NEW DELHI: Seventeen activists allegedly targeted by Israeli spyware Pegasus through WhatsApp have written to the Parliamentary standing committee on information technology, seeking a “detailed probe into the cyber-attacks on Indian citizens.”
The letter, signed by Anand Teltumbde, Bela Bhatia, Nihalsing B Rathod, Shalini Gera, among others, states that the alleged hack “has a chilling effect on the freedom of speech and activities of civil society as a whole.”
Other signatories include Ajmal Khan, Alok Shukla, Ankit Grewal, Asish Gupta, Balla Ravindranath, Degree Prasad Chouhan, Jagdish Meshram, Mandeep Singh, Rupali Jadhav, Sushil, Vidhya, Vira Sathidar and Vivek Sundara.
A letter by 17 activists allegedly targeted by Pegasus have written to Shashi Tharoor, chairperson of the Parliamentary standing committee on information technology, asking the committee to listen to the oral testimony of some of those who were impacted by the hack. It also urges the committee to “summon relevant government departments” to answer a list of eight questions, which revolve around the government’s role in the “deployment of the Pegasus software” and “central security agencies’ awareness of the presence of NSO group employees.”
The signatories have also sought information on whether public money was spent for “these illegal and unauthorised attacks”. They also want clarity on the “individuals who were under surveillance by the central or state agencies using this or other related technology,” and ask if the government is taking steps to identify and bring to book the entities involved in the Pegasus attacks.
“Pegasus is possibly one of the most sophisticated spywares available today… The NSO Group has itself claimed that Pegasus software is sold only to security agencies of sovereign governments,” reads the letter, adding that it is “deeply disturbing” that their intimate details, personal conversations, financial transactions and private lives were and are being tracked and monitored.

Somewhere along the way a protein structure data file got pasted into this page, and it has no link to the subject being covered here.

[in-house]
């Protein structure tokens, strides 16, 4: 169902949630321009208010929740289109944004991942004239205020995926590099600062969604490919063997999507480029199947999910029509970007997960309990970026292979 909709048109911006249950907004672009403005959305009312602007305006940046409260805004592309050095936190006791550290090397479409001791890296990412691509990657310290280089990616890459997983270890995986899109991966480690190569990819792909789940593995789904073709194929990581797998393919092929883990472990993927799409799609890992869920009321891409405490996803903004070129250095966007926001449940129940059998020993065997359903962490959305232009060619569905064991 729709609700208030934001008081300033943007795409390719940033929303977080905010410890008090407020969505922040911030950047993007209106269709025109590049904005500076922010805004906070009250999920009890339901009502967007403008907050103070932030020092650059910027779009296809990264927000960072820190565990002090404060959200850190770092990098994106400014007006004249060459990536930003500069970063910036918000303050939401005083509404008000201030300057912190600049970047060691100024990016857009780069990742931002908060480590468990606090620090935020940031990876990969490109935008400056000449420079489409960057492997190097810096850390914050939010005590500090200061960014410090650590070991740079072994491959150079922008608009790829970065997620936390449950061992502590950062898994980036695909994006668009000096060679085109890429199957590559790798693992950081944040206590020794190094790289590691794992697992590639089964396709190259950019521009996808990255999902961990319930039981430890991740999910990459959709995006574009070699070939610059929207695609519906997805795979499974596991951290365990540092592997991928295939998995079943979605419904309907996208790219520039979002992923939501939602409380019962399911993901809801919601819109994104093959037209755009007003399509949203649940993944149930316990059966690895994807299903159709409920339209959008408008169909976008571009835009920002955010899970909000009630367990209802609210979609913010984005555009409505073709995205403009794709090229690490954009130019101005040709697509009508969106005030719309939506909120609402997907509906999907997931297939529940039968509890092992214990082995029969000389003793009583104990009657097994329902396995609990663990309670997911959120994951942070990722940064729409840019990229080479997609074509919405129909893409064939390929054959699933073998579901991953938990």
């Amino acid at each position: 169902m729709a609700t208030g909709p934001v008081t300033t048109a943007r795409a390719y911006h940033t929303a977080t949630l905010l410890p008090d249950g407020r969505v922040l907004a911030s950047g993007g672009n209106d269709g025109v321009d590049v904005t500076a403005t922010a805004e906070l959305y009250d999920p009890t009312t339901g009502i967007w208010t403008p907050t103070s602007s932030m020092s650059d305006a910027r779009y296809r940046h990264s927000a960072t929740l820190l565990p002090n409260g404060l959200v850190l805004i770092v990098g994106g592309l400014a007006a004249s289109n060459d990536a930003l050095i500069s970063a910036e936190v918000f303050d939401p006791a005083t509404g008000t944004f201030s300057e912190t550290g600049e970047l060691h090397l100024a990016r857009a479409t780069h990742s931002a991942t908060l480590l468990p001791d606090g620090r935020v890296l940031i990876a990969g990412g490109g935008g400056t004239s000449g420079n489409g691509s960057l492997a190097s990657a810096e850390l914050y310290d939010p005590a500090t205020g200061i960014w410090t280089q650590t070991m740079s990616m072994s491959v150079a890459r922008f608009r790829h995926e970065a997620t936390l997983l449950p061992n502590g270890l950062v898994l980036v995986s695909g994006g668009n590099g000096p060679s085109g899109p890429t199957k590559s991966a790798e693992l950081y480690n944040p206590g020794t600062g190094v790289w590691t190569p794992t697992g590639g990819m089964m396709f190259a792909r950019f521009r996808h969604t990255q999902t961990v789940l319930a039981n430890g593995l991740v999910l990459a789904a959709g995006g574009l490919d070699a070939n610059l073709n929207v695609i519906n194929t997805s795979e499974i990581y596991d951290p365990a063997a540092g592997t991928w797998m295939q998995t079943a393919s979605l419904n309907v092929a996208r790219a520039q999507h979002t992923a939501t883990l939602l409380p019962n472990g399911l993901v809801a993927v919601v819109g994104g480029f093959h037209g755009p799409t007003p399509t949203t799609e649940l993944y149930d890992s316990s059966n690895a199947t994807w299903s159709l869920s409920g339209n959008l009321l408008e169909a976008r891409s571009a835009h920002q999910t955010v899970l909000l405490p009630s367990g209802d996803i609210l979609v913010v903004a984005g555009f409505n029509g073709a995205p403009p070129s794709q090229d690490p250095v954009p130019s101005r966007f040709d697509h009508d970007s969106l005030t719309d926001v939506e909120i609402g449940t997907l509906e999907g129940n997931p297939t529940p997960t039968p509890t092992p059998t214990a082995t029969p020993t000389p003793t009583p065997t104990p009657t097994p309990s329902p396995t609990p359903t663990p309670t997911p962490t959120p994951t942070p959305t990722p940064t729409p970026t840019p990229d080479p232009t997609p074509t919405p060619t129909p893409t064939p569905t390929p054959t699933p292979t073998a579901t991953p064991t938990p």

“This snooping is a violation of our fundamental right to privacy and compromises our safety and security, as well as the privacy, safety and security of our families, friends, colleagues, clients and any and every citizen who has communicated with us through our mobile devices,” it adds.
Referring to a statement by Union minister for information technology Ravi Shankar Prasad, which suggested that the snooping happened without “knowledge and permission of the Government of India”, the letter states that “if this is true, the Pegasus attacks have serious implications for national security.”
“The fact that foreign private companies and other foreign actors have penetrated the national telecommunications infrastructure without detection by Indian security agencies… is a violation of international norms and is a direct attack on our national sovereignty,” it adds.

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